Among the many seabird visitors to Pembrokeshire who come to these shores to breed are two members of the auk family, the guillemot and razorbill. While they can be seen breeding on the offshore islands such as Skomer or Ramsey, it is also possible to get close views of these birds from the mainland.
Looking rather like penguins, razorbills and guillemots stand upright on cliff ledges. The guillemot is a chocolate brown bird, with a white tummy and a sharp dagger like beak. In contrast, the razorbill is a black bird, again with a white tummy. The razorbill has a white stripe across its beak and eyes, looking almost like a comedy thief’s mask. The beak is stubbier. Both birds nest on cliffs. The guillemots prefer to pack together, standing shoulder to shoulder on narrow ledges, while razorbills prefer clefts in the rock, or flatter wider outcrops.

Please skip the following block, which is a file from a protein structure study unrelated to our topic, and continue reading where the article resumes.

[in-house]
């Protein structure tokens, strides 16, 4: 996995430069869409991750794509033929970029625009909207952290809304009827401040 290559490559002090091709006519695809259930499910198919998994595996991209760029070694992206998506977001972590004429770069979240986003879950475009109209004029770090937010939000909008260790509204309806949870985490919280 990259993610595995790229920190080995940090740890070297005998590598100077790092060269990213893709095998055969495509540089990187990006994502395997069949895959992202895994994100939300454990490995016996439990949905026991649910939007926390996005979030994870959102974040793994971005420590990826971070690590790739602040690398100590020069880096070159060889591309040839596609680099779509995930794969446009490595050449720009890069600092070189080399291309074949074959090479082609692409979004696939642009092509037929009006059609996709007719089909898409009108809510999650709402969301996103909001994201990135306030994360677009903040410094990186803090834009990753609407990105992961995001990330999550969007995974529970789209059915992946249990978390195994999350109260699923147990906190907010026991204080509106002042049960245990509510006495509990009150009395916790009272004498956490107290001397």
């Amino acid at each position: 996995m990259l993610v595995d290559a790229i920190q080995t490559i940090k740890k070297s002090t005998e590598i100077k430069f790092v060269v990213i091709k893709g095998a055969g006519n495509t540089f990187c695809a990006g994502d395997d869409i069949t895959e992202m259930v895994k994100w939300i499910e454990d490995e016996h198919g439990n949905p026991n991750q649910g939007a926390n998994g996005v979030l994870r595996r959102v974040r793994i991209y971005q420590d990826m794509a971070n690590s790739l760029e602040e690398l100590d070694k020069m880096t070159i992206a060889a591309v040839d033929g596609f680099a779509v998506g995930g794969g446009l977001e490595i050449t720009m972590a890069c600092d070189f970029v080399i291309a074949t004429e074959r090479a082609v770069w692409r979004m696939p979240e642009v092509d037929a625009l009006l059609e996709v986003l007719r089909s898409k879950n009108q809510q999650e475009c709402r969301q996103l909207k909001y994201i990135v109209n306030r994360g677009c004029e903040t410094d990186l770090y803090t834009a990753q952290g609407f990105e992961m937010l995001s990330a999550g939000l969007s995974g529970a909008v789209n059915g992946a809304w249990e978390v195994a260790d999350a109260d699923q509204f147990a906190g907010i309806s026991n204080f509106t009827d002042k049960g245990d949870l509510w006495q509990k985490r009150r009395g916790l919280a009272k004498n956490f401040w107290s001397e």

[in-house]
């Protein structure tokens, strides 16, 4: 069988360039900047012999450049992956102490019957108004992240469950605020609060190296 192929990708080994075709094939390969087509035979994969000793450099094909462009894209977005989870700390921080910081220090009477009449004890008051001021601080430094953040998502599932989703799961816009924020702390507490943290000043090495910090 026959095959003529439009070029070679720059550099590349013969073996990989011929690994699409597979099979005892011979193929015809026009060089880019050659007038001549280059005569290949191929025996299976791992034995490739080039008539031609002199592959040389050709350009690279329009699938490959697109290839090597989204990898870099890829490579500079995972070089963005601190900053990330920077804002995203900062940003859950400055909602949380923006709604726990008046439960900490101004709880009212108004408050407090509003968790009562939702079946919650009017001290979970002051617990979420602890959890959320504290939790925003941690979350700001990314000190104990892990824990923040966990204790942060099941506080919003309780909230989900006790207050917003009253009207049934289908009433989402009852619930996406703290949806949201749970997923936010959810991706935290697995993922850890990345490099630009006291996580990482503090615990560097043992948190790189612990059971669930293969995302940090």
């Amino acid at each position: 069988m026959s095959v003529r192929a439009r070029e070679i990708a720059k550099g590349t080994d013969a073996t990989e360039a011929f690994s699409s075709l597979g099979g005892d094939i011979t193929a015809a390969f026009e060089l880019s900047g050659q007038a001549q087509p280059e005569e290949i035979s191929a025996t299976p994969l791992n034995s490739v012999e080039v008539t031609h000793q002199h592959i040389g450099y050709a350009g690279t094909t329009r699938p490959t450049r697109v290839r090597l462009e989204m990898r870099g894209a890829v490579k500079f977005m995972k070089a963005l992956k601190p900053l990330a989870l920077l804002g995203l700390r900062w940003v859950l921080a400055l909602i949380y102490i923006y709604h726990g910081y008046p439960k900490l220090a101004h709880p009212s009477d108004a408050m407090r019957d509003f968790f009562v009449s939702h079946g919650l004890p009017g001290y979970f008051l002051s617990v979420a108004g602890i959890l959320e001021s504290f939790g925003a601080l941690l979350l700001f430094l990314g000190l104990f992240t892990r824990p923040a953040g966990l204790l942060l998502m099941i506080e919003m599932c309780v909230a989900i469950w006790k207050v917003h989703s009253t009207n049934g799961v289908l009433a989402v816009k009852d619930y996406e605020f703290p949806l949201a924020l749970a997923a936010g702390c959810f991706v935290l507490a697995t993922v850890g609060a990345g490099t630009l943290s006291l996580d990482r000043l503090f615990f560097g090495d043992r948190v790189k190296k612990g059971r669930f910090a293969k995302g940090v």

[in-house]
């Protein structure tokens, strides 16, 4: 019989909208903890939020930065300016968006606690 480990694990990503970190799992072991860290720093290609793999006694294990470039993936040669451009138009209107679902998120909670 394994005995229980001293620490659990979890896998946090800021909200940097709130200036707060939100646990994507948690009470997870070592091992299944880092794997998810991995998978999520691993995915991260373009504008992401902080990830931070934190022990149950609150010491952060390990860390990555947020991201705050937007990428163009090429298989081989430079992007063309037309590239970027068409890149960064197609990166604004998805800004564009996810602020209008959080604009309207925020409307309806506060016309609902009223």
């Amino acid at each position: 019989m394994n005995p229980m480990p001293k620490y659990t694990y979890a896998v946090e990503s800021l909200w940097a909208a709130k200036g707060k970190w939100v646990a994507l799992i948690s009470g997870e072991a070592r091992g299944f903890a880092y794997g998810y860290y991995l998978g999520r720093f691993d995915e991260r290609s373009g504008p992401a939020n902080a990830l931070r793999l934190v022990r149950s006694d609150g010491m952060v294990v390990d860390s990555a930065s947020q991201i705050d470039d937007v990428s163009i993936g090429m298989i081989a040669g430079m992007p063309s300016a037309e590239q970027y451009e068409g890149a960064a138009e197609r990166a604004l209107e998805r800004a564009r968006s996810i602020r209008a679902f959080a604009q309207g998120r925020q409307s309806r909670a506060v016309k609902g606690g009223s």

Breeding on a narrow edge could be considered a risky business but the egg of the guillemot has evolved to be pointed, so that it will roll in a circle from the point, but not off the cliff edge. Both razorbills and guillemots, like many seabirds, raise a single chick, breeding from May to early July. They are among the first birds to fledge from the cliffs, and are gone before the puffins leave their cliff top burrows.
Razorbills and guillemots can be seen from the mainland along the Castlemartin coast across to Stackpole. One of the best views is at Stack Rocks, close to the Green Bridge of Wales. This is one of the largest guillemot breeding sites in South Wales. Along the coast at Flimston razorbills and guillemots breed in the sea caves, along with the kittiwake, a small member of the gull family.